Respectfully, Chase Swift
Reprinted from the Rocky Mountain News (August 9th) by reporter Ed Dentry.
August 9, 2006
When Sid Sellers came calling, you listened. Nearly always, the subject would be Outdoor Buddies, the nonprofit ship he launched for handicapped Colorado hunters and anglers in 1984.
Outdoor Buddies needed volunteers, donations. It needed another story in the newspaper because its elk hunters - mobility-impaired though they might be - had just put the average nimrod to shame again in the success department.
Sellers would charm and chat, then quickly get to the point. A tall, vigorous man, he would persuade with such talent that you would forget to think of it as goading.
"He was a warrior. He was tenacious, but it never was for Sid," said Bruce McCloskey, director of the Colorado Division of Wildlife, who dealt with Sellers on many issues important to sportsmen and wildlife.
Sidney H. Sellers died Saturday, a month short of his 89th birthday, of complications from a fall he took at his driveway in Denver on July 17. He was born Sept. 4, 1917, in Tarrytown, N.Y., and lived in Baltimore before moving to Colorado in 1953 with his wife, Marion, and two daughters.
A lifelong hunter and angler, Sellers accelerated his wildlife-related public service after retiring as a mechanical engineer. He helped develop Colorado's hunter education program and was a volunteer hunter safety instructor for more than 40 years.
"He loved everything about the outdoors. That's one of the reasons we moved to Colorado," said daughter Carolyn "Charlie" Gallagher, 65, who went boating, fishing and crabbing with the family on the Chesapeake Bay before they came to Colorado.
Sellers enjoyed hunting and fishing and, in his earlier years, showing horses. He developed a passion for bear hunting, which took him to Alaska.
But he never hunted when he directed handicapped hunters into the field on carefully planned forays for elk, geese or turkeys. He once told an outdoors writer he preferred to hunt dangerous game, which could hunt him.
"That's my dad," Gallagher said.
She said he also was fond of word play, bantering and doing crossword puzzles: "He trained me on being a smart-aleck," she said.
Sellers is best remembered as the founder of Outdoor Buddies, which has about 300 "Handi-Buddy" participants, who pay no dues and go on hunting and fishing outings with "Able-Buddy" helpers.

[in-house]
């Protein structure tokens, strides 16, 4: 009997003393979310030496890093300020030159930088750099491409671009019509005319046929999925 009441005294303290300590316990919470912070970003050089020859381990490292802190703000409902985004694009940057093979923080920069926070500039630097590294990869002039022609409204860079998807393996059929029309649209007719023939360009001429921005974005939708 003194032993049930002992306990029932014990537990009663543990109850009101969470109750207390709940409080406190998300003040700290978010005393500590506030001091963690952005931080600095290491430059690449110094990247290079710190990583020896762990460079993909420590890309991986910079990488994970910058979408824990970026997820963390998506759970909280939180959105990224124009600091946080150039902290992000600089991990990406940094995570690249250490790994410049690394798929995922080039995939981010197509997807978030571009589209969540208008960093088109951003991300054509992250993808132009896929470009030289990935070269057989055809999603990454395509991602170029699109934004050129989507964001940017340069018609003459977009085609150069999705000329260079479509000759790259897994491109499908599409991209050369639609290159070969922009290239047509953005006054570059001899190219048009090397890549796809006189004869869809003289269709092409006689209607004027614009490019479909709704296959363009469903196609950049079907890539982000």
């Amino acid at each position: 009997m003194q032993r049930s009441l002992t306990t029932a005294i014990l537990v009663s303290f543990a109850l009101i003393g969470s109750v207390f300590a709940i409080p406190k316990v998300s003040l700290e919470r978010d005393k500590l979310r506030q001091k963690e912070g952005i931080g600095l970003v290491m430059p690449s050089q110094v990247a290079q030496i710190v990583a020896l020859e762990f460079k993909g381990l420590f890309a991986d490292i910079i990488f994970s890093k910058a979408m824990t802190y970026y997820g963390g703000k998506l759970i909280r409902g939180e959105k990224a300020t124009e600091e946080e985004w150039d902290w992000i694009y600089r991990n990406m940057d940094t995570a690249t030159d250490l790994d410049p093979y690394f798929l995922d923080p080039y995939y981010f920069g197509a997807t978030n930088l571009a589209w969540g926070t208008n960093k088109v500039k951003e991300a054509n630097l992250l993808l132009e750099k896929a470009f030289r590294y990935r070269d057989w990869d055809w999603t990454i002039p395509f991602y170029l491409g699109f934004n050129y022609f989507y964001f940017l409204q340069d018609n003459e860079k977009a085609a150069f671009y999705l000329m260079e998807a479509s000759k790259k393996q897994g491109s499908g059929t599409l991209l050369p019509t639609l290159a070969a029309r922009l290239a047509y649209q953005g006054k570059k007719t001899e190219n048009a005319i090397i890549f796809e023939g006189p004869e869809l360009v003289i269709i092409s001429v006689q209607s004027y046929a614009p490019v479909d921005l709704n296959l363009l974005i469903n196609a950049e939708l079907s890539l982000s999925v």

The group started in 1984, when Sellers joined forces with Sam Andrews, recreational manager for Craig Hospital, to get mobility-impaired sportsmen back in the field. It has since inspired similar organizations in 37 other states.
Sellers retired as president of Outdoor Buddies in 2004, at 86, but he stayed on as chairman of the board.
Colorado Secretary of State Gigi Dennis said she and Sellers became friends in 1995, when she was a senator from Pueblo and Sellers would show up at senate committee meetings to ask "for a little seed money" for Outdoor Buddies.
"I always found it to be a very inspiring story and I loved his enthusiasm," Dennis said.
She said Sellers kept in touch.
"He gave me his coat made from the first deer he ever shot as a kid," she said. "It must have meant a lot to him."
Sellers frequently was honored for his service. In 2001, he was chosen Outstanding Wildlife Citizen by the Western Fish and Wildlife Associations. In 2005, KMGH-Channel 7 gave him its Everyday Hero award.
In the field, Sellers was known as a firm taskmaster who kept his participants and assistants in tow, always emphasizing ethical, safe hunting conduct.
"He could be cantankerous," said Dwaine Robey, current president of Outdoor Buddies who remembers when Sellers nixed a blind man's assisted elk hunt in 2004 because "he needs a lot of practice."
"We knew the consequences of overruling Sid," Robey said.
So he gave the man the bad news. Then he and others went to work to find an electronic aid, which allowed the man to practice and meet Sellers' strict standards.
"He got his elk last year," Robey said. "Sid was right."
Sellers is succeeded by his wife, Marion, and daughter Carolyn Gallagher, both of Denver; daughter Bobbie Wheeler, 62, of Chugiak, Alaska; and grandchildren.
A memorial service is scheduled for 10 a.m. Saturday at the Division of Wildlife's hunter education building, 6060 Broadway. Donations can be made to students pursuing a career in wildlife management, at The Sid and Marion Sellers Scholarship Fund, Outdoor Buddies Inc., P.O. Box 370283, Denver, CO 80237-0283.